Review: ‘Promises, Promises’ at San Francisco Playhouse (***)

November 25, 2014 Leave a comment

(Charles Kruger)

(Rating: ***)

Monique Hafen as Fran Kurbelik and Jeffrey Brian Adams as Chuck Baxter in "Promises, Promises". Photo Credit:

Monique Hafen as Fran Kurbelik and Jeffrey Brian Adams as Chuck Baxter in “Promises, Promises”. Photo Credit: Jessica Palopoli.

This reviewer is a voting associate member of the San Francisco Bay Area Theatre Critics Circle (SFBATCC)

This reviewer is a voting associate member of the San Francisco Bay Area Theatre Critics Circle (SFBATCC)

(“Promises, Promises” plays at San Francisco Playhouse through January 10, 2014.) 

San Francisco Playhouse has made something of a tradition of alternative Christmas plays (Tennessee Williams’ rarely-seen “Period of Adjustment” in 2011, the charming and frivolous “Bell, Book and Candle” in 2012, and “Storefront Church” from John Patrick Shanley’s church and state trilogy in 2013). In 2014, they bring us a revival of “Promises, Promises”, the Burt Bacharach/Hal David musical with a book by Neil Simon based on the academy-award winning film, “The Apartment”, co-written and directed by comic genius, Billy Wilder. With talent like that, you can bet this is going to be fun, and it is.

Admittedly, “Promises, Promises” is no classic: the score is not memorable (except for the megahit that was covered by Dionne Warwick, “What Do You Get When You Fall In Love”), and the book dated and shallow. But the polished professional craftsmanship of Bacharach, David, Simon and the SF Playhouse ensures that it works. The production is what it’s intended to be: a light hearted evening out for the holiday season, a colorful and charming christmas card from the SF Playhouse to its audience. A good time is had by all.

The story involves an unfortunate junior executive who possesses a convenient apartment that is much in demand from married senior executives to conduct illicit affairs. The junior obliges and predictably funny mayhem ensues.

Jeffrey Brian Adams is befuddled and charming as the put upon Chuck Baxter, and Monique Hafen does well as his love interest, Fran Kubelik. Even without benefit of a song, Corinne Proctor as Marge (in her first equity role) darn near steals the show as a goofy barfly in the play’s funniest scene.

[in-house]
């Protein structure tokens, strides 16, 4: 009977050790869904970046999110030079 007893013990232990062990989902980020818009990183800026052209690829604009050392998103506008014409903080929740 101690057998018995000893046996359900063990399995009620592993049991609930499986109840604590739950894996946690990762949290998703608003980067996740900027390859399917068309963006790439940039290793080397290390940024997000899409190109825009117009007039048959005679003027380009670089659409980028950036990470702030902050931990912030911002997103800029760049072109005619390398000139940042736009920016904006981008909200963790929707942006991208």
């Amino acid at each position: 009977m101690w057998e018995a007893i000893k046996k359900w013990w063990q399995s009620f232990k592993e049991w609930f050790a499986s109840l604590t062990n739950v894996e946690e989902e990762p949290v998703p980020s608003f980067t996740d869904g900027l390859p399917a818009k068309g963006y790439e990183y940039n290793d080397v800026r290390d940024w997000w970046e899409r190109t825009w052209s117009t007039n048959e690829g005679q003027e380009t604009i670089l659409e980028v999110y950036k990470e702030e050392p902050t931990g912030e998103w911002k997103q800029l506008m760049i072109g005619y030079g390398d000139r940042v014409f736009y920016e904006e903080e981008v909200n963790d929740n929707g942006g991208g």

Corinne Proctor as Marge in "Promises, Promises". Photo Credit: Jessica Palopoli.

Corinne Proctor as Marge in “Promises, Promises”. Photo Credit: Jessica Palopoli.

Reliable Ray Reinhardt as an irascible old codger of a doctor demonstrates polished expertise in Neil Simon’s brand of comedy.

Ray Reinhardt as Dr. Dreyfuss in "Promises, Promises". Photo Credit: Jessica Palipoli.

Ray Reinhardt as Dr. Dreyfuss in “Promises, Promises”. Photo Credit: Jessica Palipoli.

The play’s famous hit, “What Do You Get When You Fall In Love”, isn’t sung until the finale, but delightfully lives up to its reputation.

Nothing in this brisk two hour producion will stick to the ribs, but “Applause, Applause” is a sweet holiday confection that goes down fine.

For further information, click here.

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“Promises, Promises” by Neil Simon with music and lyrics by Burt Bacharach and Hal David, based on the screenplay “The Apartment” by Billy Wilder and I. A. L. Diamond. Produced by the San Francisco Playhouse. Director: Bill English. Musical Direction: David Möschler and Kevin Roland. Choreography: Kimberly Lyrics. Set Design: Bill English. Lighting Design: Jon Restsky. Sound Design: Theodore Hulsker. Orchestration: Jonathan Tunick.

Chuck Baxter: Jeffrey Brian Adams. Vivien: Morgan Dayley. Rudy  Guerrero: Eichelberger/Bartender/Watchman. Fran Kubelik: Monique Hafen. J. D. Sheldrake: Johnny Moreno. Marge: Corinne Proctor. Dr. Dreyfuss: Ray Reinhardt. Dobitch: Stephen Shear.

The Orchestra:

Keyboard/Conductor: Kevin Roland. Piccolo, Flute, Clarinet, Alto Sax: Hal Richards. Nick Discala: Clarinet, Bass Clarinet, Tenor Sax. David Campbell: Trumpet. John Doing: Drum Set, Percussion. Travis Kindred: Guitar, Electric Bass, Double Bass. 

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Review: ‘La Bohème’ at SF Opera (***1/2)

November 18, 2014 Leave a comment

(Charles Kruger)

(Rating: ***1/2)

Michael Fabiano as Rodolfo and Alexia Voulgaridou as Mimi in Sf Opera's "La Bohème". Photo Credit: Cory Weaver